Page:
Open Access Research article

Association between socio-economic status and hemoglobin A1c levels in a Canadian primary care adult population without diabetes

Babak Aliarzadeh14*, Michelle Greiver14, Rahim Moineddin1, Christopher Meaney1, David White14, Ambreen Moazzam14, Kieran M Moore23 and Paul Belanger2

Author Affiliations

1 Department of Family and Community Medicine, University of Toronto, 500 University Avenue, 5th Floor, Toronto M5G 1 V7, ON, Canada

2 Public Health Informatics Group, Kingston, Frontenac, Lennox & Addington Public Health, 221 Portsmouth Avenue, Kingston, ON K7M 1 V5, Canada

3 Department of Emergency Medicine, Queen’s University, Kingston, ON K7L 3 N6, Canada

4 North York General Hospital, 4001 Leslie St, Toronto, ON M2K 1E1, Canada

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BMC Family Practice 2014, 15:7  doi:10.1186/1471-2296-15-7

Published: 10 January 2014



Hgb A1c levels may be higher in persons without diabetes of lower socio-economic status (SES) but evidence about this association is limited; there is therefore uncertainty about the inclusion of SES in clinical decision support tools informing the provision and frequency of Hgb A1c tests to screen for diabetes. We studied the association between neighborhood-level SES and Hgb A1c in a primary care population without diabetes.


This is a retrospective study using data routinely collected in the electronic medical records (EMRs) of forty six community-based family physicians in Toronto, Ontario. We analysed records from 4,870 patients without diabetes, age 45 and over, with at least one clinical encounter between January 1st 2009 and December 31st 2011 and one or more Hgb A1c report present in their chart during that time interval. Residential postal codes were used to assign neighborhood deprivation indices and income levels by quintiles. Covariates included elements known to be associated with an increase in the risk of incident diabetes: age, gender, family history of diabetes, body mass index, blood pressure, LDL cholesterol, HDL cholesterol, triglycerides, and fasting blood glucose.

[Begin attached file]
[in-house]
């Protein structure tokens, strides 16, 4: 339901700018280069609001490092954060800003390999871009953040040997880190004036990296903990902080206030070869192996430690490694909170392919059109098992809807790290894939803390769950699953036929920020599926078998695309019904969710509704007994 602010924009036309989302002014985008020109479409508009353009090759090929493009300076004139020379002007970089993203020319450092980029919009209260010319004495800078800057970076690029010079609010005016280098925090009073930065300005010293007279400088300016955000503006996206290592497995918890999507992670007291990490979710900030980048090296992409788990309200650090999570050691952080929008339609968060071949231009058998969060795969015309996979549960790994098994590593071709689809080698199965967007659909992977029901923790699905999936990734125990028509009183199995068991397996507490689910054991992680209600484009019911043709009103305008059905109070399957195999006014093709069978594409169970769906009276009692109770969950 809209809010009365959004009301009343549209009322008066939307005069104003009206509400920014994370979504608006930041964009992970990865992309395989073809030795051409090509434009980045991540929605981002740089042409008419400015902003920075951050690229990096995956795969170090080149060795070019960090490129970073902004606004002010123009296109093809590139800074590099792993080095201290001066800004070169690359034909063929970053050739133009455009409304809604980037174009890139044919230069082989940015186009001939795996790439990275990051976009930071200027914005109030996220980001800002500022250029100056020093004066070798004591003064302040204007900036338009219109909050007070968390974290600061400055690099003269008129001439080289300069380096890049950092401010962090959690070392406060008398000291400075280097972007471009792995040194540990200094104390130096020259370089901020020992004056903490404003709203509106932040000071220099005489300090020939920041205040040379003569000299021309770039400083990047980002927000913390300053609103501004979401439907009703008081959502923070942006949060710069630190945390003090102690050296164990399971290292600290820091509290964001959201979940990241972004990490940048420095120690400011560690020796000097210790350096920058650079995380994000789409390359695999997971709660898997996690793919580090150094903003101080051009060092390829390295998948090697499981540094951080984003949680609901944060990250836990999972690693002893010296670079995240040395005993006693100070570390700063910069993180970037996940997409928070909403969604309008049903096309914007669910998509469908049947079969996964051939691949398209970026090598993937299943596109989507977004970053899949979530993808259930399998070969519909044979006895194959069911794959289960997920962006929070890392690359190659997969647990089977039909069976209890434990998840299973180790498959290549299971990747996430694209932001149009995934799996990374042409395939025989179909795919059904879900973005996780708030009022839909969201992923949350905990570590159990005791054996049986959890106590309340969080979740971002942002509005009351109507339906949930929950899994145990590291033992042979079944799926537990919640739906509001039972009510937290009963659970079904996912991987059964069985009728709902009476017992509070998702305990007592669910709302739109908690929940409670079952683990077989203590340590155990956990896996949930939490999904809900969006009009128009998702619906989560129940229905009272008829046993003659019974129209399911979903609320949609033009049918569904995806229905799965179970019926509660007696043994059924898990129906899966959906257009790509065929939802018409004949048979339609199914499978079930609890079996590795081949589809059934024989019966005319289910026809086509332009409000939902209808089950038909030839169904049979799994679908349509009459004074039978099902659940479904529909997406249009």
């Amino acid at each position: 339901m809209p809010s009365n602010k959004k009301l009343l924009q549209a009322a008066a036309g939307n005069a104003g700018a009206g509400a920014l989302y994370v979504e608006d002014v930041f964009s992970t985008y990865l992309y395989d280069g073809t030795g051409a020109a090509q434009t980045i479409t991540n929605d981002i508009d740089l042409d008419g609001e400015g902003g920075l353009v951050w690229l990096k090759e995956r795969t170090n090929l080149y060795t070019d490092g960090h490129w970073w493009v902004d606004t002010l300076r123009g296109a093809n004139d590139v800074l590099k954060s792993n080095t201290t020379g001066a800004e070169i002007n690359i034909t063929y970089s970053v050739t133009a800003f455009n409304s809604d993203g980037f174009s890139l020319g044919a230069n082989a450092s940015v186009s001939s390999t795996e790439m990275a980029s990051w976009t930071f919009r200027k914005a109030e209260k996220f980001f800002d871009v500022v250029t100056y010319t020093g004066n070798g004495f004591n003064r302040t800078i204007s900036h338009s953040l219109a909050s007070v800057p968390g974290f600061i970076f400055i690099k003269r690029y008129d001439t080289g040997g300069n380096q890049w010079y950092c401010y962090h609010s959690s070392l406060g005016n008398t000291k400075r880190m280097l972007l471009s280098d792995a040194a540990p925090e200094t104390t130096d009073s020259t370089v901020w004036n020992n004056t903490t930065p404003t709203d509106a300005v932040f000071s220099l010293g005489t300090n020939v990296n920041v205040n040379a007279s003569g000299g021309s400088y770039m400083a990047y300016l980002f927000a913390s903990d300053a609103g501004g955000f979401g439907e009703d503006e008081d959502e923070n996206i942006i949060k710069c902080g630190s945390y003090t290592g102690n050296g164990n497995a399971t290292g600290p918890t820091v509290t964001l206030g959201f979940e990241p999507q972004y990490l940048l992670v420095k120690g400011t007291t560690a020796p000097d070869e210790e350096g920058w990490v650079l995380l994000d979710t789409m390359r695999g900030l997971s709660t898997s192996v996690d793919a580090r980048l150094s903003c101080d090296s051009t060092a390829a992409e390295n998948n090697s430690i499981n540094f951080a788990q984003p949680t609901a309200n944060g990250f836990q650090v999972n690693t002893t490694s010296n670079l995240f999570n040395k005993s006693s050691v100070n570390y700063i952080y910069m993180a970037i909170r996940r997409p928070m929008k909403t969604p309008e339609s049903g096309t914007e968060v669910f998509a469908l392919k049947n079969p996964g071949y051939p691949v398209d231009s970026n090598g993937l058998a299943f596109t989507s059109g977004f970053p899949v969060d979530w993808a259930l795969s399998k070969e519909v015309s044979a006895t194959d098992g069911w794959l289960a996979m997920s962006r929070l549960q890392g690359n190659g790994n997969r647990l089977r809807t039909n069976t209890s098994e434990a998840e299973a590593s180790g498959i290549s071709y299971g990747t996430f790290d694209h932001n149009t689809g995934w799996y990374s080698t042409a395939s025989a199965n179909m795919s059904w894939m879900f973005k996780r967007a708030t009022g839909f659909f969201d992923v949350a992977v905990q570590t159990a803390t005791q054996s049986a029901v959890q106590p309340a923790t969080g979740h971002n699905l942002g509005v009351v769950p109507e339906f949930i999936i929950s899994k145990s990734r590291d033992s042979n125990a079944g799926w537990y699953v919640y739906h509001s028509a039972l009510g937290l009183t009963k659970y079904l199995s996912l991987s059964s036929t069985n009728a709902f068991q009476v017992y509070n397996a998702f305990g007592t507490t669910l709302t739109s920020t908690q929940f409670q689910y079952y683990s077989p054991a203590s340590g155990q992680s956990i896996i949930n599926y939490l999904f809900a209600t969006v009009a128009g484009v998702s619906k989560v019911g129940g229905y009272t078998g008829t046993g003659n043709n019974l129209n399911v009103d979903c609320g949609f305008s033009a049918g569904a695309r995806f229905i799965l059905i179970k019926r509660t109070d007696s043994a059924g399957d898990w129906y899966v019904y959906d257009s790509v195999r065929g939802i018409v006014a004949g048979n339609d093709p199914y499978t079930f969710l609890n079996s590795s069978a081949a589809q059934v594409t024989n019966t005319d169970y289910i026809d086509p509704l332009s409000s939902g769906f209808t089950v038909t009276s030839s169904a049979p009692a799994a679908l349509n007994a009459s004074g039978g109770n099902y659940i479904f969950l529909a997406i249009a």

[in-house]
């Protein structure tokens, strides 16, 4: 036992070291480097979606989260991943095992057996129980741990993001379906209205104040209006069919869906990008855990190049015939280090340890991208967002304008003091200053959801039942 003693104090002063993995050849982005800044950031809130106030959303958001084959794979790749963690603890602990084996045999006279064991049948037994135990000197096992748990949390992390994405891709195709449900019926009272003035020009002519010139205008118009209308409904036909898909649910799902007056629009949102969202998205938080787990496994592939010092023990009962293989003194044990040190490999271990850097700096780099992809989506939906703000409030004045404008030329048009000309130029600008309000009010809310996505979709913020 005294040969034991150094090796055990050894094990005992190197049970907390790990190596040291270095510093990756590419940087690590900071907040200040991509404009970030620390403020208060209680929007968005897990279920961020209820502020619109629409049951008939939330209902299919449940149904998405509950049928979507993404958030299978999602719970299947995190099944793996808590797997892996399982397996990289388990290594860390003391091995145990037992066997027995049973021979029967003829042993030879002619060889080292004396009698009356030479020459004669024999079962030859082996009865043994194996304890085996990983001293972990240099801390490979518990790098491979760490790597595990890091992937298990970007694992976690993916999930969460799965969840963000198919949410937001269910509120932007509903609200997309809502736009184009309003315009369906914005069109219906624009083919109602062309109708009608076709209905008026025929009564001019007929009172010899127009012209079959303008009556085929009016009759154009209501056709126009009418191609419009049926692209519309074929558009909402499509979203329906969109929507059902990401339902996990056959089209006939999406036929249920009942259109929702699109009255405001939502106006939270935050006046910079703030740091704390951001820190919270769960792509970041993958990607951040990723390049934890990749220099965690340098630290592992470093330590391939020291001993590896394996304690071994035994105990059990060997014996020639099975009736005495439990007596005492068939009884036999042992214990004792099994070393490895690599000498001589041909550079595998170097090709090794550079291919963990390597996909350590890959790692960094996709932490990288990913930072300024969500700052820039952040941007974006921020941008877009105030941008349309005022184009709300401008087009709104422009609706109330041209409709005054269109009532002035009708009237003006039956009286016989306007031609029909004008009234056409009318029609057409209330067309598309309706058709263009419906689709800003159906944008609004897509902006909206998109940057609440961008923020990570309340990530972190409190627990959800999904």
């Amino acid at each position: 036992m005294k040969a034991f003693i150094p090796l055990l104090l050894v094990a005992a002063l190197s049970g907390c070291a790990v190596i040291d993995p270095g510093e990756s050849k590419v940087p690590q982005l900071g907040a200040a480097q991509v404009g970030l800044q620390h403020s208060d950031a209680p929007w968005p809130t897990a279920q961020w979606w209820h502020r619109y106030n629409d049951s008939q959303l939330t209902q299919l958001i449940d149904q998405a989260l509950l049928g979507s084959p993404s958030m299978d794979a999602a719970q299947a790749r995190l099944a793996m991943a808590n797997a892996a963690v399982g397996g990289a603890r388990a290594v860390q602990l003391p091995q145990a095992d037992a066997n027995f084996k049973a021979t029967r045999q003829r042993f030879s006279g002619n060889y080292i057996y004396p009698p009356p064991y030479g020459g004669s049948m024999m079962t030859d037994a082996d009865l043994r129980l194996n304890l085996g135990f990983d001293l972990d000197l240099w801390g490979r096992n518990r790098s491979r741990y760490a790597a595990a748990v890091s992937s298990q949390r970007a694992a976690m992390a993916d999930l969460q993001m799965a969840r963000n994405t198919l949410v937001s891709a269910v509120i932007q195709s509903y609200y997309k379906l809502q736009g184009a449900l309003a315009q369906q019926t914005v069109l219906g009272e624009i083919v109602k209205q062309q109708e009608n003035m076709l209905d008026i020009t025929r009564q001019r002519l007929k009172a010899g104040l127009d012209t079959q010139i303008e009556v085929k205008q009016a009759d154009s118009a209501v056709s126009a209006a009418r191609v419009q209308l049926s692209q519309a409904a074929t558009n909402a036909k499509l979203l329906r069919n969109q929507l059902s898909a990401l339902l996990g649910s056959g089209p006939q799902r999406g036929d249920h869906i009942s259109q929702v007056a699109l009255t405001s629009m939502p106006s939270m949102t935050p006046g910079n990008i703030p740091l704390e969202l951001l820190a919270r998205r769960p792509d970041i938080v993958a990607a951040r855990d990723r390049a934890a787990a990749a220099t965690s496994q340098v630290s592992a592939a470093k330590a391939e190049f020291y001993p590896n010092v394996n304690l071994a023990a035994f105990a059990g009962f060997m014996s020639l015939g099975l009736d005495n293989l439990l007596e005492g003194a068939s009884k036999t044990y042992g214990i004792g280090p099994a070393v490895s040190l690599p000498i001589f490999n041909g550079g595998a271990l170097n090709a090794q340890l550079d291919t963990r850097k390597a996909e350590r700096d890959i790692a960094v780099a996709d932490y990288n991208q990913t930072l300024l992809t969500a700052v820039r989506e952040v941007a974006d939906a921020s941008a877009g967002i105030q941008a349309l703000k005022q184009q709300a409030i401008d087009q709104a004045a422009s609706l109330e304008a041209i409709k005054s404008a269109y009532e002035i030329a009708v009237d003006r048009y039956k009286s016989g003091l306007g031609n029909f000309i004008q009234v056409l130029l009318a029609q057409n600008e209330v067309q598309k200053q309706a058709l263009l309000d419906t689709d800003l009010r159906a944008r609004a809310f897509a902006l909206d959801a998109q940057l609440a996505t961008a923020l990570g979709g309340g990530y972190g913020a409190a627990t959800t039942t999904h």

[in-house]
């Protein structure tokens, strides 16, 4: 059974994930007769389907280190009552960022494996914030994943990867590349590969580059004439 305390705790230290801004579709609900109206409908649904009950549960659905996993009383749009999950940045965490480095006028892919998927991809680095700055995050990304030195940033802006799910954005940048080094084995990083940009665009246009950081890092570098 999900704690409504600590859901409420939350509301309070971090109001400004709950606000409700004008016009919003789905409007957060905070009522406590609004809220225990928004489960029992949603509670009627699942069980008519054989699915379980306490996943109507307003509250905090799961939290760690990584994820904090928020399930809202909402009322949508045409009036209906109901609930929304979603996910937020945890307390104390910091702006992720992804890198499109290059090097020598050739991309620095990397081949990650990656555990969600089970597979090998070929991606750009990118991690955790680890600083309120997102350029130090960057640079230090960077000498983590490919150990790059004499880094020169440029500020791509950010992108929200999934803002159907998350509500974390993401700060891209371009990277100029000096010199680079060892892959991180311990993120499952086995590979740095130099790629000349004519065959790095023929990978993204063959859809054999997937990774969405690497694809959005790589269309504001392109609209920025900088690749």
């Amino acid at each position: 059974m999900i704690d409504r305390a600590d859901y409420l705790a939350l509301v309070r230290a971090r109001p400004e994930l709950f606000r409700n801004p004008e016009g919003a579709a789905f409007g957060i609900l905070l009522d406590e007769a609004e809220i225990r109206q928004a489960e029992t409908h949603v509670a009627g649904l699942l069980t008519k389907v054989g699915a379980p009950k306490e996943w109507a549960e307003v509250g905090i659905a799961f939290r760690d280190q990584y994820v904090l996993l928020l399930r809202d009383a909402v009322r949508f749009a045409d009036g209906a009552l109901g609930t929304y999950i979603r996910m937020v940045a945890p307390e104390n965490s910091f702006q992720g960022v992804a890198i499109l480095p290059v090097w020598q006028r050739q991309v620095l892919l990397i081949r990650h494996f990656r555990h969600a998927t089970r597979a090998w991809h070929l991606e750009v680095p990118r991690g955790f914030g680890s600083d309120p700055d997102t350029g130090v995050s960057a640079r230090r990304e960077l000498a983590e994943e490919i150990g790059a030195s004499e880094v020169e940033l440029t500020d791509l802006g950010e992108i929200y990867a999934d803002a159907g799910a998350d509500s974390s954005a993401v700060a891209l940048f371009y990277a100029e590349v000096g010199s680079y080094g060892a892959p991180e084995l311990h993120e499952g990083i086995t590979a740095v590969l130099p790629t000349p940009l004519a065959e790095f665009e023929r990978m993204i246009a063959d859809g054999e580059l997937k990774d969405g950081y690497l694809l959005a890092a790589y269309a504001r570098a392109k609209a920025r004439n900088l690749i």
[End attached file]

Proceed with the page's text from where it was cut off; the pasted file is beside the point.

The difference in mean Hgb A1c between highest and lowest income quintiles was -0.04% (p = 0.005, 95% CI -0.07% to -0.01%), and between least deprived and most deprived was -0.05% (p = 0.003, 95% CI -0.09% to -0.02%) for material deprivation and 0.02% (p = 0.2, 95% CI -0.06% to 0.01%) for social deprivation. After adjustment for covariates, a marginally statistically significant difference in Hgb A1c between highest and lowest SES quintile (p = 0.04) remained in the material deprivation model, but not in the other models.


We found a small inverse relationship between Hgb A1c and the material aspects of SES; this was largely attenuated once we adjusted for diabetes risk factors, indicating that an independent contribution of SES to increasing Hgb A1c may be limited. This study does not support the inclusion of SES in clinical decision support tools that inform the use of Hgb A1c for diabetes screening.